The U.S. Capitol building in Washington, D.C., as seen on June 30, 2023.

The U.S. Capitol building in Washington, D.C., as seen on June 30, 2023. (Carlos Bongioanni/Stars and Stripes)

WASHINGTON — The Senate on Tuesday approved a long-languishing foreign aid package for Ukraine, Israel and Taiwan, sending the $95 billion bill to an uncertain fate in the House as Republicans vowed to quash the legislation.

Senators voted 70-29 in favor of the bill, with a coalition of Republicans breaking with their party to support giving $60 billion to Ukraine to fend off Russian invaders, $14 billion to Israel for its war in the Gaza Strip and nearly $5 billion to Taiwan and other partners in the Indo-Pacific region to deter China.

“These are the enormously high stakes of the supplemental package: our security, our values, our democracy,” said Senate Majority Leader Chuck Schumer, D-N.Y. “It is a down payment for the survival of Western democracy and the survival of American values.”

Opponents of the bill spoke on the Senate floor overnight to postpone passage of the legislation, pushing a final vote to about 5 a.m.

The aid had already been delayed for months after Senate Republicans forced Democrats to pair foreign assistance with measures to curb migration at the U.S.-Mexico border. The resulting bipartisan deal collapsed last week under pressure from former President Donald Trump, who urged Republicans to reject it.

Some Republicans who voted against the deal on border security said they would also not vote for a standalone foreign aid package without a crackdown on immigration.

“I have been saying for months that helping Ukraine, Israel and Taiwan are extremely important national security imperatives for the United States,” said Sen. Lindsey Graham, R-S.C. “However, as I have been consistently saying, we must deal with our border first. The border is a national security nightmare.”

He proposed giving the aid to Ukraine, Israel and Taiwan as loans “as suggested by President Trump,” the Republican party’s presumptive nominee for president. Much of the bill allocates funds to be spent on replenishing weapons already sent to those countries and purchasing additional equipment from U.S. companies.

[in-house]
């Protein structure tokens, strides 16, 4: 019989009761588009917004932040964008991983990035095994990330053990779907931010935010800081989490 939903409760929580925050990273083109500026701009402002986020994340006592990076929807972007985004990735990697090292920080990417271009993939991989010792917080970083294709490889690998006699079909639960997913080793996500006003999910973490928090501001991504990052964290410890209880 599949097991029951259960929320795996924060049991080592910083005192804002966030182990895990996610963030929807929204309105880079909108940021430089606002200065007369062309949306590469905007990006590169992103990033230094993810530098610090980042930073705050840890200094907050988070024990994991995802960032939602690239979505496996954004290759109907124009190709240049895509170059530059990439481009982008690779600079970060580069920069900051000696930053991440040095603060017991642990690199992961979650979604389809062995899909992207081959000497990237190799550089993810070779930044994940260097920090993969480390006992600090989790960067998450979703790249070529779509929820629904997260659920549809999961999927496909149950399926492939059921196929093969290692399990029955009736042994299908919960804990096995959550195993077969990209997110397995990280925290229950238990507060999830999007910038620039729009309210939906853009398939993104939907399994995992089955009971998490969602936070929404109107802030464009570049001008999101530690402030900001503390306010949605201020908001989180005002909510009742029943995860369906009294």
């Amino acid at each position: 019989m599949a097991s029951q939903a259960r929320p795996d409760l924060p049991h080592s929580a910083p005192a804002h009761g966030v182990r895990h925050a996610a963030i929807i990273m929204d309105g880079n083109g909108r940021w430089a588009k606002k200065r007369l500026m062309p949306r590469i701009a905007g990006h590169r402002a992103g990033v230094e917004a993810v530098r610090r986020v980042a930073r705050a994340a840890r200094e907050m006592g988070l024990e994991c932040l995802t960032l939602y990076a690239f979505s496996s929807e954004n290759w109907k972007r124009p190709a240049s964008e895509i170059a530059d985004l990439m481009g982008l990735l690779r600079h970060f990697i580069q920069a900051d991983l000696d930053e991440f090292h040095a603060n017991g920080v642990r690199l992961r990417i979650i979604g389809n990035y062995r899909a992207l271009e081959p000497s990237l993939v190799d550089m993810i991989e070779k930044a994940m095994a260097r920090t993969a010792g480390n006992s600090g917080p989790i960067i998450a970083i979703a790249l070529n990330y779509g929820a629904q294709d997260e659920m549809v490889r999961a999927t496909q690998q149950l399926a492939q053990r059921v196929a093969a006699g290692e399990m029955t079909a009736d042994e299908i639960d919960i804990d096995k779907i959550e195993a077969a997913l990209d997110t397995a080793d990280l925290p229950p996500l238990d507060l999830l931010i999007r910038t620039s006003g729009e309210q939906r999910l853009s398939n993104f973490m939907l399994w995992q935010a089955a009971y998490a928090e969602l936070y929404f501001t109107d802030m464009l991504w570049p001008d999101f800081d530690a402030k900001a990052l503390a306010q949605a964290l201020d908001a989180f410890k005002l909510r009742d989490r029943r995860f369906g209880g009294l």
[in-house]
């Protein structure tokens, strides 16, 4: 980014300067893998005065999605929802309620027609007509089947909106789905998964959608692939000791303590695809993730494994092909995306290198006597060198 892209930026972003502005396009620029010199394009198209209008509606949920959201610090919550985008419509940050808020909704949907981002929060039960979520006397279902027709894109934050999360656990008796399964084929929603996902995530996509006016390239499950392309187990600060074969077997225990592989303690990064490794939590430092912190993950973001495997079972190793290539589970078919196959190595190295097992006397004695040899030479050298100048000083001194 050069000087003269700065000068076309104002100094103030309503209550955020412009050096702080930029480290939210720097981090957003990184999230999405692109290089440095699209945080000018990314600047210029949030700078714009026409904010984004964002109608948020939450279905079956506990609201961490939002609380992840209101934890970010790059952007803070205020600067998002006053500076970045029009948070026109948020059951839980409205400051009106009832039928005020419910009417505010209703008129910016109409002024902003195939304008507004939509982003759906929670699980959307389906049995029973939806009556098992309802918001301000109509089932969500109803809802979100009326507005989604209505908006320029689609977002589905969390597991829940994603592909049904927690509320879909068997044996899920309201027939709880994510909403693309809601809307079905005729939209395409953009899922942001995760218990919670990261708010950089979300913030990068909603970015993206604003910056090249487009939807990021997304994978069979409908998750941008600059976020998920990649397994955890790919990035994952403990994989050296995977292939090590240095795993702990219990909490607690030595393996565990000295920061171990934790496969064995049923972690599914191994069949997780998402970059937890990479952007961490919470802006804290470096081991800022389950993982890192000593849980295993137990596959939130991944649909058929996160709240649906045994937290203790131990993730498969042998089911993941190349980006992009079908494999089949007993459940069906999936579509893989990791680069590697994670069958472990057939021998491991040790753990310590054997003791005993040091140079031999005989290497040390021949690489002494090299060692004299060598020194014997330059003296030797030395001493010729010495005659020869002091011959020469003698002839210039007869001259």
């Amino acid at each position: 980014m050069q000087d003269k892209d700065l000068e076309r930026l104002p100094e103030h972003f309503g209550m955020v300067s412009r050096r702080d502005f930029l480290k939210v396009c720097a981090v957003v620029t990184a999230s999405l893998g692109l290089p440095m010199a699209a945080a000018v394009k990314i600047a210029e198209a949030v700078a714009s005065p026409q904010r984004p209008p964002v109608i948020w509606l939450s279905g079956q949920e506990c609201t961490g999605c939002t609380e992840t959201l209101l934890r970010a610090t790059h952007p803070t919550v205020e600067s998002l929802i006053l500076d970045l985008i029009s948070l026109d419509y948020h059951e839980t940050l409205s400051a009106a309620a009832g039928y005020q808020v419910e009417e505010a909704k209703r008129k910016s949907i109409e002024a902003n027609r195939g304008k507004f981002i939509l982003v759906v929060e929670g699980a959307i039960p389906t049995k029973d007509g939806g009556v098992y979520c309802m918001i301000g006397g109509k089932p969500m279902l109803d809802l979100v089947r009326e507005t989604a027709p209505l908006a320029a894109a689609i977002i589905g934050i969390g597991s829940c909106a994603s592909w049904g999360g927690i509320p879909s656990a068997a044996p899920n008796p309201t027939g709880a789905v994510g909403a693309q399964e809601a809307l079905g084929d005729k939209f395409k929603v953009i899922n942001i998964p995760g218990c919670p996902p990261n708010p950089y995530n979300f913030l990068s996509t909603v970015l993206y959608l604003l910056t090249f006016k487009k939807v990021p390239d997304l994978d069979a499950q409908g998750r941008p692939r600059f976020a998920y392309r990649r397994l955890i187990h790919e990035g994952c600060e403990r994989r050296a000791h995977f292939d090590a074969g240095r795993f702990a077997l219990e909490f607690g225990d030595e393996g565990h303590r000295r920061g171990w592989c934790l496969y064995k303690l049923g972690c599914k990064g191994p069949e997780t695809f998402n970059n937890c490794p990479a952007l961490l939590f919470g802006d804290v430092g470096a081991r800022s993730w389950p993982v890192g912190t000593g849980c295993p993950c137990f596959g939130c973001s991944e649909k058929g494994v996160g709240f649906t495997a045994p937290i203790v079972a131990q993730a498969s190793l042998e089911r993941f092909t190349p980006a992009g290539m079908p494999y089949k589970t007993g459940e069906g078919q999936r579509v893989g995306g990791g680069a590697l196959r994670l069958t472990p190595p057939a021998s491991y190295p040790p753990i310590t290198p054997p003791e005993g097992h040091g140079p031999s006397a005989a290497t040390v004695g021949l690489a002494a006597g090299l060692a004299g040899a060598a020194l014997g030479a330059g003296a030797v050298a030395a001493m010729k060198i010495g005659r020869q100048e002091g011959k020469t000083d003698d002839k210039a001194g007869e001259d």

House Speaker Mike Johnson, R-La., said Monday night that he would not put the foreign aid legislation to a vote without immigration provisions. He indicated the House would continue “its own work” on the issue.

“The Senate did the right thing last week by rejecting the Ukraine-Taiwan-Gaza-Israel-Immigration legislation due to its insufficient border provisions and it should have gone back to the drawing board to amend the current bill to include real border security provisions that would actually help end the ongoing catastrophe,” he said.

The Senate’s original bill, negotiated by Democrats and Republicans, would have restricted asylum laws, increased detention capacity and accelerated deportations. It was endorsed by a union representing more than 18,000 border agents.

The House narrowly passed its own immigration bill last year to resume construction of a border wall initiated by Trump, increase funding for border agents and border technology and place new restrictions on asylum seekers. The Senate refused to take up the measure and the White House threatened to veto it.

The political standoff over immigration has left Ukraine with diminished weapons and resources as Russia presses an offensive to capture more Ukrainian territory. The U.S. last announced new military aid for Ukrainian forces at the end of December.

Sen. Jerry Moran, R-Kan., made the case on Monday for continuing to arm Ukraine, describing it as a critical investment in future American security.

“Allowing the war in Ukraine to fester will only prolong and deepen the instability already wrought and it puts at greater risk 100,000 U.S. service members defending NATO’s borders,” he said. “We must engage in the world to protect our own selves.”

Moran was among a group of senators that unsuccessfully tried to add immigration provisions for Afghan allies back into the legislation after they were removed amid Republican backlash to the broader immigration deal. The measures would have provided a path to U.S. residency for the tens of thousands of Afghans who worked alongside Americans in the Afghanistan war and are now living in immigration limbo in the U.S.

The standalone foreign assistance bill is largely focused on helping American allies and partners but also contains funding for U.S. forces overseas.

Nearly $15 billion supports the American military presence in Europe as well as training and intelligence-sharing with Ukraine. About $2.4 billion is earmarked for supporting American military operations in the Middle East, including restocking weapons used to strike Iran-affiliated militants targeting U.S. troops in Iraq and Syria and ships in the Red Sea.

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Svetlana Shkolnikova covers Congress for Stars and Stripes. She previously worked with the House Foreign Affairs Committee as an American Political Science Association Congressional Fellow and spent four years as a general assignment reporter for The Record newspaper in New Jersey and the USA Today Network. A native of Belarus, she has also reported from Moscow, Russia.

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